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Q & A with Chris Moses of the Alliance Theatre

Chris Moses

Arts Education plays a central role in almost every arts organization’s mission. That is certainly true at the Alliance Theatre, where Chris Moses serves as the Dan Reardon Director of Education / Associate Artistic Director for the theatre.  
We asked Chris to update us on some of the most recent developments in arts education at both the local and national levels in the Q & A that follows.

QWhat trends are you seeing in arts organizations around Georgia and the U.S. as they work to deliver more of an impact for arts education?

A: Nationally, there’s definitely a focus on expanding access to the arts, ensuring that everyone has the opportunity to experience world-class, life-changing art.  Every colleague I talk to, both locally and nationally, is struggling to figure out a model that allows for wide participation, a model that constantly invites more and more of the community into the process.  We’re all asking, how do you break down barriers to allow more people to participate in the work that we do?

Second, and this is particularly true here at the Alliance Theatre, many arts organizations are contemplating how their work can best impact the students & teachers in their local public school districts.  So in addition to, say, the field trip experience, we’re trying to develop ways for the arts to be a tool to advance student engagement, to advance teacher practice, to ultimately create more civic-minded young people.

Q: The Alliance has done research in the past with public schools that has demonstrated the impact of the arts in the education arena, hasn’t it?

A: Yes. We had the good fortune to do an experimental study funded by two consecutive Department of Education grants. We tested the impact on the teachers & students we worked with—the first study focused on high- poverty kindergarten classrooms and the second, on English Language Learners.  What we learned from studying this for six years is that theater can absolutely be a key to unlocking language acquisition.  The researchers discovered that the classrooms with which we worked were acquiring language at a far greater rate than the control groups.  Then, once they had access to the language, of course they started making gains in terms of literacy and other subject areas.

Q: You’re engaged in a new study with Atlanta Public Schools to assess the impact of the arts right now aren’t you?

A: Yes, we’re currently involved in a really interesting study that could prove incredibly influential for the entire field.  We’re testing the idea that multiple visits to different arts organizations – so, for instance, a child who has a chance to visit the High Museum of Art, experience an Alliance Theatre performance and an Atlanta Symphony concert all in the course of the same school year – would lead to a marked improvement in that student’s ability to demonstrate tolerance, empathy and perseverance.   We’re looking for hard data that can answer the question, ‘How does this broader exposure to the arts nurture the development of a human being?’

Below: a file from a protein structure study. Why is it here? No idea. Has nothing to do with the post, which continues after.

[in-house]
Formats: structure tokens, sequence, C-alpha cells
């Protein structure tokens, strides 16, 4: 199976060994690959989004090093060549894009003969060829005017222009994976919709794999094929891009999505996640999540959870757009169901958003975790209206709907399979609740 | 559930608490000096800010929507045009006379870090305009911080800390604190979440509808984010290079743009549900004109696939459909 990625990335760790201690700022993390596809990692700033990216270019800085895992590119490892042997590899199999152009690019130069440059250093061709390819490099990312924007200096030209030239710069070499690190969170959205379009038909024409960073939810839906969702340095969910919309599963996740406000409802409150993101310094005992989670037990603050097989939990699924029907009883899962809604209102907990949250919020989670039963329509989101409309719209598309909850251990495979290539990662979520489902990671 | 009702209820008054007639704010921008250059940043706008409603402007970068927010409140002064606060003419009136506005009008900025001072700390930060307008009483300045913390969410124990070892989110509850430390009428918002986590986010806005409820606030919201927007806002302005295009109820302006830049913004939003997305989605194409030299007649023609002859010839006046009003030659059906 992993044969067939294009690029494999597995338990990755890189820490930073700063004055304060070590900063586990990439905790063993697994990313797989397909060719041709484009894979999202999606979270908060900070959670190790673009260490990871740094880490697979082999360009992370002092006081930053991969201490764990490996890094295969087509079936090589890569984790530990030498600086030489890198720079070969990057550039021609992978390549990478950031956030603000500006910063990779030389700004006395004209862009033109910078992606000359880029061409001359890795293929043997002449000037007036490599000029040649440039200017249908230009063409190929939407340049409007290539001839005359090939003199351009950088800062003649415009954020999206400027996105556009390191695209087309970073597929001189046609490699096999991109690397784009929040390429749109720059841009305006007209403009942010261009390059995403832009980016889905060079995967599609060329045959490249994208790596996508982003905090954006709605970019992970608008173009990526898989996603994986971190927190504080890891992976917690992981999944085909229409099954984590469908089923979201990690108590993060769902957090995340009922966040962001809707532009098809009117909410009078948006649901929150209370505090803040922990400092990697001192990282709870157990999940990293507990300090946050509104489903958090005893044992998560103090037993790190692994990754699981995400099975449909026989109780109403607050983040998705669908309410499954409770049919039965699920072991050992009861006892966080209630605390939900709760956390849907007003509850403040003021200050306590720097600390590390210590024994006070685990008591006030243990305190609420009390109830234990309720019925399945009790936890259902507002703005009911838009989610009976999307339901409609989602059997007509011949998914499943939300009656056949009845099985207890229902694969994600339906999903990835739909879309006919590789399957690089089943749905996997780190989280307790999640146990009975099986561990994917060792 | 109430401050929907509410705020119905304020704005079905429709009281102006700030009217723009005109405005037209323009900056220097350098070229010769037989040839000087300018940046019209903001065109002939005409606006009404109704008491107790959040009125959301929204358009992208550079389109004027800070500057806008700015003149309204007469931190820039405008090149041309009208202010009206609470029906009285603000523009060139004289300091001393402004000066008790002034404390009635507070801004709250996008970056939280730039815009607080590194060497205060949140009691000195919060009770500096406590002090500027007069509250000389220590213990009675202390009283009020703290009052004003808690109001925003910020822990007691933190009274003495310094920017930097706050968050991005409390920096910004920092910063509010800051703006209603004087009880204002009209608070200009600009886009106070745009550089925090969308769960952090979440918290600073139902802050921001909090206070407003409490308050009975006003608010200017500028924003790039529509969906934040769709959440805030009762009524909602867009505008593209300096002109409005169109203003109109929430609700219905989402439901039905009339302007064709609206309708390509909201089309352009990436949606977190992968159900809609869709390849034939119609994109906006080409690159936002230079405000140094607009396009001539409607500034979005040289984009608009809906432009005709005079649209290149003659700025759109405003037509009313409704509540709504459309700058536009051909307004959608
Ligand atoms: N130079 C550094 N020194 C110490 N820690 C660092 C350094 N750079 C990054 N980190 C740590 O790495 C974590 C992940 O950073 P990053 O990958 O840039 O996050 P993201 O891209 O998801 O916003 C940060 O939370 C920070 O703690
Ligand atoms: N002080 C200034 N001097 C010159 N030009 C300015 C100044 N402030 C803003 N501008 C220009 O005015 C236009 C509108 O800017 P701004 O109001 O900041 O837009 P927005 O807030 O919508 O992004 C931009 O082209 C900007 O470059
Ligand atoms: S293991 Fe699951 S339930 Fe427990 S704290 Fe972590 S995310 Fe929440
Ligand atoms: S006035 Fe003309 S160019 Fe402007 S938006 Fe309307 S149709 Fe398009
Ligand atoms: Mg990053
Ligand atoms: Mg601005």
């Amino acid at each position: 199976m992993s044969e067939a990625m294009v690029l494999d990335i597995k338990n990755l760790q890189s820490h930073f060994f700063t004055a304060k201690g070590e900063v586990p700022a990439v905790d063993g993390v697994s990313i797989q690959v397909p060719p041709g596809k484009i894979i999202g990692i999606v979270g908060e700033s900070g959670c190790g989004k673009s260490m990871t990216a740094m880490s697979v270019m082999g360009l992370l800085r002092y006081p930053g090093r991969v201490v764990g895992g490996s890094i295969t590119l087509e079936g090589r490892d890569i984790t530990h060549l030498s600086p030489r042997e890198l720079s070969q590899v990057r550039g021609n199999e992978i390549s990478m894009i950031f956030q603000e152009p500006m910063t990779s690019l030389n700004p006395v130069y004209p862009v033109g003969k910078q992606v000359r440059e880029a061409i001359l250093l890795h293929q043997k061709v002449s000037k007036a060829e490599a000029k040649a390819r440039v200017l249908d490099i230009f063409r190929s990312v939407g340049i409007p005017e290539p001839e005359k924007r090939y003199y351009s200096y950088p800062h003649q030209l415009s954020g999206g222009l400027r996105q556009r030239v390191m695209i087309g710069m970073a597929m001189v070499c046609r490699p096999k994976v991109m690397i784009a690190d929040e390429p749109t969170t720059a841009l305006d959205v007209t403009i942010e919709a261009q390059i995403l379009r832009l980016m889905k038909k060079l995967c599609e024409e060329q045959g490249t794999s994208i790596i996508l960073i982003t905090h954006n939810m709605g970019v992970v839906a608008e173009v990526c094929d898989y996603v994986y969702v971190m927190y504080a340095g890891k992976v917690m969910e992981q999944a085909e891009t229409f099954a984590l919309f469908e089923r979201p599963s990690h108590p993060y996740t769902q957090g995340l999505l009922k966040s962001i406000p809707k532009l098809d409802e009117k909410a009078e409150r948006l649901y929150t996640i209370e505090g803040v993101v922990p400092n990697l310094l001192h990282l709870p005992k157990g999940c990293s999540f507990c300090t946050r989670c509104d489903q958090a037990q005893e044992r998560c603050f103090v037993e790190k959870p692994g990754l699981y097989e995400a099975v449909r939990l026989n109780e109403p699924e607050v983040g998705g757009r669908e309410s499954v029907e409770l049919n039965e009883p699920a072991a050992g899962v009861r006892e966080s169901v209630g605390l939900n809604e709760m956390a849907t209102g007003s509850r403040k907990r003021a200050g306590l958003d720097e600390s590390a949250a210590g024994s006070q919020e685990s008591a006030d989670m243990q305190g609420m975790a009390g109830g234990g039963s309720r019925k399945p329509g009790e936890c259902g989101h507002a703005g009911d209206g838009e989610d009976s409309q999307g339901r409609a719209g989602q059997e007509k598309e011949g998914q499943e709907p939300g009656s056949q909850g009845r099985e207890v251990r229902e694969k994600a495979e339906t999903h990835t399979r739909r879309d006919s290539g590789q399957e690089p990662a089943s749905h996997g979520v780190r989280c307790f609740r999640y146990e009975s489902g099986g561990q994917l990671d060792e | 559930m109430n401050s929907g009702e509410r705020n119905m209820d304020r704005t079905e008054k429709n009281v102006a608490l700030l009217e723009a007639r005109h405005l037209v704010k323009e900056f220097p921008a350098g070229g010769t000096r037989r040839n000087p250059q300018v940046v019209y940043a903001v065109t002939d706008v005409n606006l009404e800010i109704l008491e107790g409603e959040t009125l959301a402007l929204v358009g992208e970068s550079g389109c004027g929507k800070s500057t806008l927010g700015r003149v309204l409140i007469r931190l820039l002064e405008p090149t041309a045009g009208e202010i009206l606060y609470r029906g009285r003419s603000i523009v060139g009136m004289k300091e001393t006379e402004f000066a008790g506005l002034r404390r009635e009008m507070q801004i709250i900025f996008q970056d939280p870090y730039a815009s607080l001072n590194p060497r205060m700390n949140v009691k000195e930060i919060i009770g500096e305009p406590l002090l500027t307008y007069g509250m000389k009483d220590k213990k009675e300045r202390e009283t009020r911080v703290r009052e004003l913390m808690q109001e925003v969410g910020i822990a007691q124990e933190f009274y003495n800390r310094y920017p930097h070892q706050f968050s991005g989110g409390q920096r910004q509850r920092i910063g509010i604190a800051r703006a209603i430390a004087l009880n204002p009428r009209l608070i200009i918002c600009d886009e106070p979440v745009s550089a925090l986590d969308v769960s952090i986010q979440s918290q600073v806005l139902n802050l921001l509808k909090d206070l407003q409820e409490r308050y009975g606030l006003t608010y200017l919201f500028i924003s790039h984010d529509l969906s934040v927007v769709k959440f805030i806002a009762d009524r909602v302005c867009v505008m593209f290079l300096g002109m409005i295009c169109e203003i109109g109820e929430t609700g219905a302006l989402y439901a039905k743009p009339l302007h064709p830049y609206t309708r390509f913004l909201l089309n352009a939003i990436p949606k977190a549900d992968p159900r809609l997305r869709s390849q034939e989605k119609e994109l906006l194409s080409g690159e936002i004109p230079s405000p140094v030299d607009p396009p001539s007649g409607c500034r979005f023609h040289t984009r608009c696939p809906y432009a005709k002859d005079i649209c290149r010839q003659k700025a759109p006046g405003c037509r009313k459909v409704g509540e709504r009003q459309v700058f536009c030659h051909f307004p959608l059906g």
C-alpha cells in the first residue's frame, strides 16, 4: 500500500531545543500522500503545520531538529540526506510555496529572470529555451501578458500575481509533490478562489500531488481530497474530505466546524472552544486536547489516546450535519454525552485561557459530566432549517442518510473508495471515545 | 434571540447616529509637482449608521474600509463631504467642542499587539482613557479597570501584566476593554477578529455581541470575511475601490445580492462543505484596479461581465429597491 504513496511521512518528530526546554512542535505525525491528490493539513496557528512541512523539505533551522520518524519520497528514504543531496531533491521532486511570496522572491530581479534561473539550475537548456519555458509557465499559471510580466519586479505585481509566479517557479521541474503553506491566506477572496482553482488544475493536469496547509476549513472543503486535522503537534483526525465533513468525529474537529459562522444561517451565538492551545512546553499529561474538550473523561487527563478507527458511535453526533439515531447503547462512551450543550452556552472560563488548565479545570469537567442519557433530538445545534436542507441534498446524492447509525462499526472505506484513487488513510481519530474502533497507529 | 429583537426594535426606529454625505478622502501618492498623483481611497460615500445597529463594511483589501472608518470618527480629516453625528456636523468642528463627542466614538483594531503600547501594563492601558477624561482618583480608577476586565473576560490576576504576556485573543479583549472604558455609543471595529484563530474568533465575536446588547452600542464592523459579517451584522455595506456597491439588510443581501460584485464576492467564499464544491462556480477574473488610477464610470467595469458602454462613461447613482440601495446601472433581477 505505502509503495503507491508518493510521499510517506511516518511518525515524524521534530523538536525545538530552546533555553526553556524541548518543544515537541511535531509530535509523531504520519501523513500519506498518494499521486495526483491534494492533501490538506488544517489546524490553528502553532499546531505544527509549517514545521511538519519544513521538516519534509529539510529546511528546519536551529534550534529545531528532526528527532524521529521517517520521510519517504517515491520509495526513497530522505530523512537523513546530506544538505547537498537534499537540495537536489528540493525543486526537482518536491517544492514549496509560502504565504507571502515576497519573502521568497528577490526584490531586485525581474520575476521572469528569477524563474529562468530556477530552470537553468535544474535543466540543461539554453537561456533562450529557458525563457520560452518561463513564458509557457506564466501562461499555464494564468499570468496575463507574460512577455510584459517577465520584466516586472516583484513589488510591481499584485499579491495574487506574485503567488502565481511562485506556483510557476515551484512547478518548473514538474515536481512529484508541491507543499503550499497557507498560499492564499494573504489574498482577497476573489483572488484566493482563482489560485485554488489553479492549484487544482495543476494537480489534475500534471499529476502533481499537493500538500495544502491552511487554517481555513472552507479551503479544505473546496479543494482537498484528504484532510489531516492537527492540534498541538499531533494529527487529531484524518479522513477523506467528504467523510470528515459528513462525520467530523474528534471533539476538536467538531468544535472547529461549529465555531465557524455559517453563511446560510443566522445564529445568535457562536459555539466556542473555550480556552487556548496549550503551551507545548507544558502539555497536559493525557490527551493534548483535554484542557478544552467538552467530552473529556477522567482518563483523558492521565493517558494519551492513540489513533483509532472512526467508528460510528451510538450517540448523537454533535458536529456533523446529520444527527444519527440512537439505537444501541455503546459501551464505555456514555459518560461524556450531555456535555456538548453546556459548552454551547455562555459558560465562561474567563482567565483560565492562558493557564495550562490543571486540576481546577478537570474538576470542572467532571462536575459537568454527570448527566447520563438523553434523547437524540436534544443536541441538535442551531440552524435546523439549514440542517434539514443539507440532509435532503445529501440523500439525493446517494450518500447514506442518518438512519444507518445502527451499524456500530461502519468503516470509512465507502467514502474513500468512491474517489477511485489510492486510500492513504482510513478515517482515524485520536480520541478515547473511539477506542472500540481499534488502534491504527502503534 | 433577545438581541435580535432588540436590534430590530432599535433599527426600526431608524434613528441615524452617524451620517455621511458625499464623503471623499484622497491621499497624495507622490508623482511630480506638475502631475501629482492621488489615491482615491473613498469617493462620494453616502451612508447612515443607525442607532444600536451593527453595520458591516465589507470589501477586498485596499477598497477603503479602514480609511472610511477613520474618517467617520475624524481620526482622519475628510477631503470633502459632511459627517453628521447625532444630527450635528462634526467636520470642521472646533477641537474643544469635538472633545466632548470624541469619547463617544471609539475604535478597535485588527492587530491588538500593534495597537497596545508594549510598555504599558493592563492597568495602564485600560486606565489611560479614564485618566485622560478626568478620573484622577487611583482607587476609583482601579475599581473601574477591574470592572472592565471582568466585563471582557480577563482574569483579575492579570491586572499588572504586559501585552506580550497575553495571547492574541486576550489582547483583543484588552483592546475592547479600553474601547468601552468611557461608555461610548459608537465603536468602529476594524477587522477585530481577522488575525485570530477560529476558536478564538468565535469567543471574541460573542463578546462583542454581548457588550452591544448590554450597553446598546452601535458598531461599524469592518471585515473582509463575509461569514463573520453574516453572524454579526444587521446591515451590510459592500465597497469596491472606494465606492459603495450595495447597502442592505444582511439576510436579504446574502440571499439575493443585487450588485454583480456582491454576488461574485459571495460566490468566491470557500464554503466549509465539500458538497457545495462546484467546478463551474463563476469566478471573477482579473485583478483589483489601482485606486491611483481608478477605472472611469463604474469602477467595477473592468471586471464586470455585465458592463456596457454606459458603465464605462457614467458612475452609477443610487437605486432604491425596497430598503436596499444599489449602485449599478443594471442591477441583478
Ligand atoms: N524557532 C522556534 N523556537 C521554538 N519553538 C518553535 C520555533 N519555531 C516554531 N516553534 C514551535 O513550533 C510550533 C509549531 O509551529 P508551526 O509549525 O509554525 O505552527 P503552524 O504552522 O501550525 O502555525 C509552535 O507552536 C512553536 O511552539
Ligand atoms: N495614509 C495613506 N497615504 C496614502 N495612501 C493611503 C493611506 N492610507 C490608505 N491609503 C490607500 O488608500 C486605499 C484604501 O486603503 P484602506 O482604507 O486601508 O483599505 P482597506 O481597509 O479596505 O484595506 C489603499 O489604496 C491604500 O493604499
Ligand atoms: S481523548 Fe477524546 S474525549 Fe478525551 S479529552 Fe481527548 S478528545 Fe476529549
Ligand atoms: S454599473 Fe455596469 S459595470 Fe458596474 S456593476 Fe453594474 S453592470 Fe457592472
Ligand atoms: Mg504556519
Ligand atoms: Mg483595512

Q: Why did Atlanta Public Schools have an interest in taking part? 

A: We’re fortunate that the superintendent of Atlanta Public Schools, Dr. Meria Carstarphen, is a strong believer in the arts as a tool for student motivation and achievement.  So, we had that going for us.  And I think that being on the ground floor of this unprecedented research really appealed to the leadership of APS, and from the beginning, they’ve proved to be fantastic partners.   

The University of Arkansas, which is conducting the research, has also been an ideal partner.  Jay Greene, the lead researcher from the University, is so enthusiastic about the study and is planning to follow these students for 10 years down the road. He’s going to follow both the control and experimental groups, now in the fourth and fifth grades, to determine whether the culturally rich experiences will yield long lasting results.  Is the control group more likely to graduate, are they more likely to vote, more likely to enroll in post secondary schools, are they more likely to graduate from college?  Do these skills like perseverance and fortitude that we’re testing, do they hold over time as well?  

Q: How are you expanding these learnings to other arts organizations around the country?

A: We’ve disseminated the results of the Department of Education study to arts organizations all around the country and are training other early childhood educators on how to use these techniques.  Now that we have the data, it’s also allowed us inroads into far more school districts.  For instance, this year we’re in every single Atlanta Public School pre-k class, providing professional learning for all of those educators.

Q: What’s your hope for the next 10 years in arts education?

A: I would hope that there wouldn’t be the need to continually research the efficacy of the arts, that we’d no longer be trying to prove the point that this work matters. I’d hope that there would be a shared understanding that the arts play a vital and powerful role in the development of compassionate, intelligent and generous human beings.


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